Improving the Education of Children Living in Poverty

Harvard Graduate School of Education, USA.
The Future of Children (Impact Factor: 1.98). 02/2007; 17(2):161-82. DOI: 10.1353/foc.2007.0019
Source: PubMed


Richard Murnane observes that the American ideal of equality of educational opportunity has for Years been more the rhetoric than the reality of the nation's political life. Children living in poverty. he notes, tend to be concentrated in low-performing schools staffed by ill-equipped teachers. They are likely to leave school without the skills needed to earn a decent living in a rapidly changing economy. Murnane describes three initiatives that the federal government could take to improve the education of these children and increase their chances of escaping poverty. All would strengthen the standards-based reforms at the heart of the No Child Left Behind Act of 2001 (NCLB) by bracing the three legs on which the reforms rest: accoutability incentives, and capacity. Congress, says Murnane, should improve accountability by amending NCLB to make performance goals more attainable. The goals should emphasize growth in children's skills rather than whether children meet specific test score targets. Congress should also amend NCLB to develop meaningful goals for high school graduation rates. Congress should strengthen states' incentives to improve the education of low-income students. It should also encourage states to develop effective voluntary school choice programs to enable students who attend failing public schools to move to more successful schools in other districts. Finally, Congress should use competitive matching grants to build the capacity of schools to educate low-income children and the capacity of state departments of education to boost the performance of failing schools and districts. The grants would help develop effective programs to improve teaching and to serve students who do not fare well in conventional high school programs. Murnane estimates the annual cost of these three initiatives to be approximately $2.5 billion.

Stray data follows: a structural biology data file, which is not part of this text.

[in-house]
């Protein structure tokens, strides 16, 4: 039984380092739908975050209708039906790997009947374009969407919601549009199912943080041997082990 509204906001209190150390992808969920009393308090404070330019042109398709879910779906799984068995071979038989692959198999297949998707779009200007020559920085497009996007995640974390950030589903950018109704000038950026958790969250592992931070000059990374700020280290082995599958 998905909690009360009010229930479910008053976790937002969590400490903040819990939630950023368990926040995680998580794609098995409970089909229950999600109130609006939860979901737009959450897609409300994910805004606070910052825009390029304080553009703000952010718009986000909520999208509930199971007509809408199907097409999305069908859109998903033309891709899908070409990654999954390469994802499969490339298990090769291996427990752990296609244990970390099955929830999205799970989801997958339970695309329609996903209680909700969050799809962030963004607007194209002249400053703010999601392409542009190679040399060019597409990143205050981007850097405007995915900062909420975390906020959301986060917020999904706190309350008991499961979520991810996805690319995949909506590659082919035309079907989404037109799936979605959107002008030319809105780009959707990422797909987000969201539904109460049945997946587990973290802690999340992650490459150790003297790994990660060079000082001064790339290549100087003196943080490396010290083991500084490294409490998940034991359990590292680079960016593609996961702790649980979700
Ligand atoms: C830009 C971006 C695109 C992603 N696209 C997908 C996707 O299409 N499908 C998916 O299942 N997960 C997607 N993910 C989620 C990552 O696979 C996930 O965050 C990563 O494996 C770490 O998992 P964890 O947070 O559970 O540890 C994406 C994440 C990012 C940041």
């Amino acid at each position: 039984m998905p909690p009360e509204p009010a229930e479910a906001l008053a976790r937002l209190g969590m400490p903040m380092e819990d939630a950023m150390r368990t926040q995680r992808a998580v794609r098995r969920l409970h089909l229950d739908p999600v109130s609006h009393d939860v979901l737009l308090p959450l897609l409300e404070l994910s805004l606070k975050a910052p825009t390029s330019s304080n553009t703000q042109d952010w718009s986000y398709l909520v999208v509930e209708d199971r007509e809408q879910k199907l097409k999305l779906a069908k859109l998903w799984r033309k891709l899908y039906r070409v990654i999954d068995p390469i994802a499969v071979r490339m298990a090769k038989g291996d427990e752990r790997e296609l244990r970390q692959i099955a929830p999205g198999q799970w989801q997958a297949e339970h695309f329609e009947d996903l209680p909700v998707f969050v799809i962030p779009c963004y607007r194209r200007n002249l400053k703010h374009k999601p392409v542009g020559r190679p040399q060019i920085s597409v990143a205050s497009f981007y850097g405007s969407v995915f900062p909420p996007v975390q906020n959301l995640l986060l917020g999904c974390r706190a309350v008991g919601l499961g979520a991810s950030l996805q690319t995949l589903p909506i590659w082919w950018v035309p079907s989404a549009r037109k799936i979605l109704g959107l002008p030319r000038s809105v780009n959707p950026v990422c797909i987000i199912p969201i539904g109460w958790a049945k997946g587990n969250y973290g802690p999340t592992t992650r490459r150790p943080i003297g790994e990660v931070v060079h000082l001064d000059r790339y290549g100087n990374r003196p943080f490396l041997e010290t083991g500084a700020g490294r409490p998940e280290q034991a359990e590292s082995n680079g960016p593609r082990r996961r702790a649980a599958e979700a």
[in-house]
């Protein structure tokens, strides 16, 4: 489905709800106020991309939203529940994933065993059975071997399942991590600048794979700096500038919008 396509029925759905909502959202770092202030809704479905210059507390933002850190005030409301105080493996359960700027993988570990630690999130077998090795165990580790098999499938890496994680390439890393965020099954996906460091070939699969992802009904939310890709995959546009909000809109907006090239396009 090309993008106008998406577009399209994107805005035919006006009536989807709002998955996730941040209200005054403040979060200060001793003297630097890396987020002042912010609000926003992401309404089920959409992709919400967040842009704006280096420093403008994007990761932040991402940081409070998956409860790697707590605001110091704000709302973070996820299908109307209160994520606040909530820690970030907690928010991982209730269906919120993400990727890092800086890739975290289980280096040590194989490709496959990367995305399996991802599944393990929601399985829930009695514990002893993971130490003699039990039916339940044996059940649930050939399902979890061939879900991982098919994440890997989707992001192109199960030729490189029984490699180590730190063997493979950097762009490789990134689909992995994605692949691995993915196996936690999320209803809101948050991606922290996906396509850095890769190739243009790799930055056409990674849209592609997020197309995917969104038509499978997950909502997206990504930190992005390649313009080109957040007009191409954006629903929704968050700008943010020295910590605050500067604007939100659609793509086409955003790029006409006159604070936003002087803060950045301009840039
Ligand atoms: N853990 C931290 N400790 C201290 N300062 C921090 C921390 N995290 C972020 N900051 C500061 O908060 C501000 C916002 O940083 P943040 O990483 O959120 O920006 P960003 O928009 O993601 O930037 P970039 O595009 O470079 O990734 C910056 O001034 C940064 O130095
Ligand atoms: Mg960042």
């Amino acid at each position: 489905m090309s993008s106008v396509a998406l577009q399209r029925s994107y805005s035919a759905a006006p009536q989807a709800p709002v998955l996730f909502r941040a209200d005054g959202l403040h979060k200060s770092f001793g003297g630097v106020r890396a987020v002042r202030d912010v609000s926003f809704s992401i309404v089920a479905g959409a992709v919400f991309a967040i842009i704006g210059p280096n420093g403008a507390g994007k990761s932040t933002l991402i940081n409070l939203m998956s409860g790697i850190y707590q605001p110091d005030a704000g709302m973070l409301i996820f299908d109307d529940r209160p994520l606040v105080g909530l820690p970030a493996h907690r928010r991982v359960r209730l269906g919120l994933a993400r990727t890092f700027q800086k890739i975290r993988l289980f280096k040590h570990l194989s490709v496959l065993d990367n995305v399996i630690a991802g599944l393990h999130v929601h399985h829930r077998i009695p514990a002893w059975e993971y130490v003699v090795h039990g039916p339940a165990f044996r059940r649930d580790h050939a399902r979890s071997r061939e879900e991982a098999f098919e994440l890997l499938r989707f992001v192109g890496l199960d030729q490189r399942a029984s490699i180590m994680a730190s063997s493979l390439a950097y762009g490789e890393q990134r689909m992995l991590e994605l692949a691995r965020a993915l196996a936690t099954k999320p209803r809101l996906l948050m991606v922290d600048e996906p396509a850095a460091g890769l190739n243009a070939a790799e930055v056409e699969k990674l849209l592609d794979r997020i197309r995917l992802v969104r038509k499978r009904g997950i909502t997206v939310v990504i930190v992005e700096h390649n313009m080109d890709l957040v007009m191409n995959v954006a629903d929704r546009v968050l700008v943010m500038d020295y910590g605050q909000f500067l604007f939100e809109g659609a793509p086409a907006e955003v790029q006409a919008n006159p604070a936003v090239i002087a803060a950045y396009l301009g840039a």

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    • "Examining poverty with other coexisting conditions suggests that poverty has interrelated factors that contribute to its cyclical development, evolvement, and/or sustainment. Other factors associated with living in poverty include limited access to medical care, inadequate food and housing, isolation (Lustig & Strauser, 2007), unemployment (U.S. Census Bureau, 2010), dependence on external support (Coleman-Jenson, Nord, Andrews, & Carlson, 2011), and poor educational opportunities (Murnane, 2007). Each of these factors present substantial obstacles to developing an independent and self-sustaining life, but combined, they overwhelmingly contribute to the brutal cycle of poverty in which many find themselves. "
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    • "Every school day, more than 7,200 students exit American public high schools without a diploma; the majority of dropouts are impoverished minorities who are likely to attend large, urban schools (Swanson, 2010). Children living in poverty tend to be concentrated in lowperforming schools staffed by underprepared teachers (Murnane, 2007). It is estimated that more than a quarter of all students and over forty percent of Hispanic and African American students do not graduate from high school on time; the majority of students that fail to graduate with their peers are likely to dropout (Legters and Balfanz, 2010). "
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